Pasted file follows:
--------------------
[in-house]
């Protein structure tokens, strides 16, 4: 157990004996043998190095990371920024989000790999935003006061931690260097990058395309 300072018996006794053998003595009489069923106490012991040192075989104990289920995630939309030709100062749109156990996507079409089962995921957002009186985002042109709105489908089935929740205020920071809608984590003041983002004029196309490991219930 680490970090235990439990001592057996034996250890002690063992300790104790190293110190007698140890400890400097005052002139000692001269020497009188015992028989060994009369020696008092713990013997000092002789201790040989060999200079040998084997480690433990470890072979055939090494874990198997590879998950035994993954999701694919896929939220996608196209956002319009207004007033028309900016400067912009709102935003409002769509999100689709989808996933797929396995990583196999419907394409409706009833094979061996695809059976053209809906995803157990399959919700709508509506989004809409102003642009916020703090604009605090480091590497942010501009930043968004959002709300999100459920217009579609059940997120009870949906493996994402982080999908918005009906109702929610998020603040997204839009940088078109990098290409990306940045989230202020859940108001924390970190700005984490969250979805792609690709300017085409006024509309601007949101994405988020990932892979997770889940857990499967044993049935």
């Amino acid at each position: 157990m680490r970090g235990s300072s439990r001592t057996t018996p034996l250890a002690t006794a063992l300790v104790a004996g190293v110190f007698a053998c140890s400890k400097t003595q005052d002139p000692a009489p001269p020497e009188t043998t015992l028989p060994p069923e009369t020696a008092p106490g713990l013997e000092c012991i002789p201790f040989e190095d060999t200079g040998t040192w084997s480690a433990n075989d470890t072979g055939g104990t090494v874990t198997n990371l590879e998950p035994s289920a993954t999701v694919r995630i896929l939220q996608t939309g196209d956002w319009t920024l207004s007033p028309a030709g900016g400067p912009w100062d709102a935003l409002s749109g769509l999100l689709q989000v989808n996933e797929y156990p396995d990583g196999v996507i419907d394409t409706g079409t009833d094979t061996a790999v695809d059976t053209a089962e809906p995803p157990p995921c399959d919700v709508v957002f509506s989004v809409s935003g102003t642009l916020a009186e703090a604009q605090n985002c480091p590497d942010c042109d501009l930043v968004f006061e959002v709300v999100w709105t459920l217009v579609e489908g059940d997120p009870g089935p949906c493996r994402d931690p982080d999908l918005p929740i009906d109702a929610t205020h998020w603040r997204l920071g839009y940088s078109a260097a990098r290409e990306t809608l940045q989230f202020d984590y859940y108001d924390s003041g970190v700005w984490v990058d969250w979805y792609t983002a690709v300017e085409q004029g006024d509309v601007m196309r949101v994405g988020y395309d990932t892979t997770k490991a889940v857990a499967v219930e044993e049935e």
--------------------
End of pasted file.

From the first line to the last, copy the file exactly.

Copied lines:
[in-house]
């Protein structure tokens, strides 16, 4: 157990004996043998190095990371920024989000790999935003006061931690260097990058395309 300072018996006794053998003595009489069923106490012991040192075989104990289920995630939309030709100062749109156990996507079409089962995921957002009186985002042109709105489908089935929740205020920071809608984590003041983002004029196309490991219930 680490970090235990439990001592057996034996250890002690063992300790104790190293110190007698140890400890400097005052002139000692001269020497009188015992028989060994009369020696008092713990013997000092002789201790040989060999200079040998084997480690433990470890072979055939090494874990198997590879998950035994993954999701694919896929939220996608196209956002319009207004007033028309900016400067912009709102935003409002769509999100689709989808996933797929396995990583196999419907394409409706009833094979061996695809059976053209809906995803157990399959919700709508509506989004809409102003642009916020703090604009605090480091590497942010501009930043968004959002709300999100459920217009579609059940997120009870949906493996994402982080999908918005009906109702929610998020603040997204839009940088078109990098290409990306940045989230202020859940108001924390970190700005984490969250979805792609690709300017085409006024509309601007949101994405988020990932892979997770889940857990499967044993049935």
């Amino acid at each position: 157990m680490r970090g235990s300072s439990r001592t057996t018996p034996l250890a002690t006794a063992l300790v104790a004996g190293v110190f007698a053998c140890s400890k400097t003595q005052d002139p000692a009489p001269p020497e009188t043998t015992l028989p060994p069923e009369t020696a008092p106490g713990l013997e000092c012991i002789p201790f040989e190095d060999t200079g040998t040192w084997s480690a433990n075989d470890t072979g055939g104990t090494v874990t198997n990371l590879e998950p035994s289920a993954t999701v694919r995630i896929l939220q996608t939309g196209d956002w319009t920024l207004s007033p028309a030709g900016g400067p912009w100062d709102a935003l409002s749109g769509l999100l689709q989000v989808n996933e797929y156990p396995d990583g196999v996507i419907d394409t409706g079409t009833d094979t061996a790999v695809d059976t053209a089962e809906p995803p157990p995921c399959d919700v709508v957002f509506s989004v809409s935003g102003t642009l916020a009186e703090a604009q605090n985002c480091p590497d942010c042109d501009l930043v968004f006061e959002v709300v999100w709105t459920l217009v579609e489908g059940d997120p009870g089935p949906c493996r994402d931690p982080d999908l918005p929740i009906d109702a929610t205020h998020w603040r997204l920071g839009y940088s078109a260097a990098r290409e990306t809608l940045q989230f202020d984590y859940y108001d924390s003041g970190v700005w984490v990058d969250w979805y792609t983002a690709v300017e085409q004029g006024d509309v601007m196309r949101v994405g988020y395309d990932t892979t997770k490991a889940v857990a499967v219930e044993e049935e």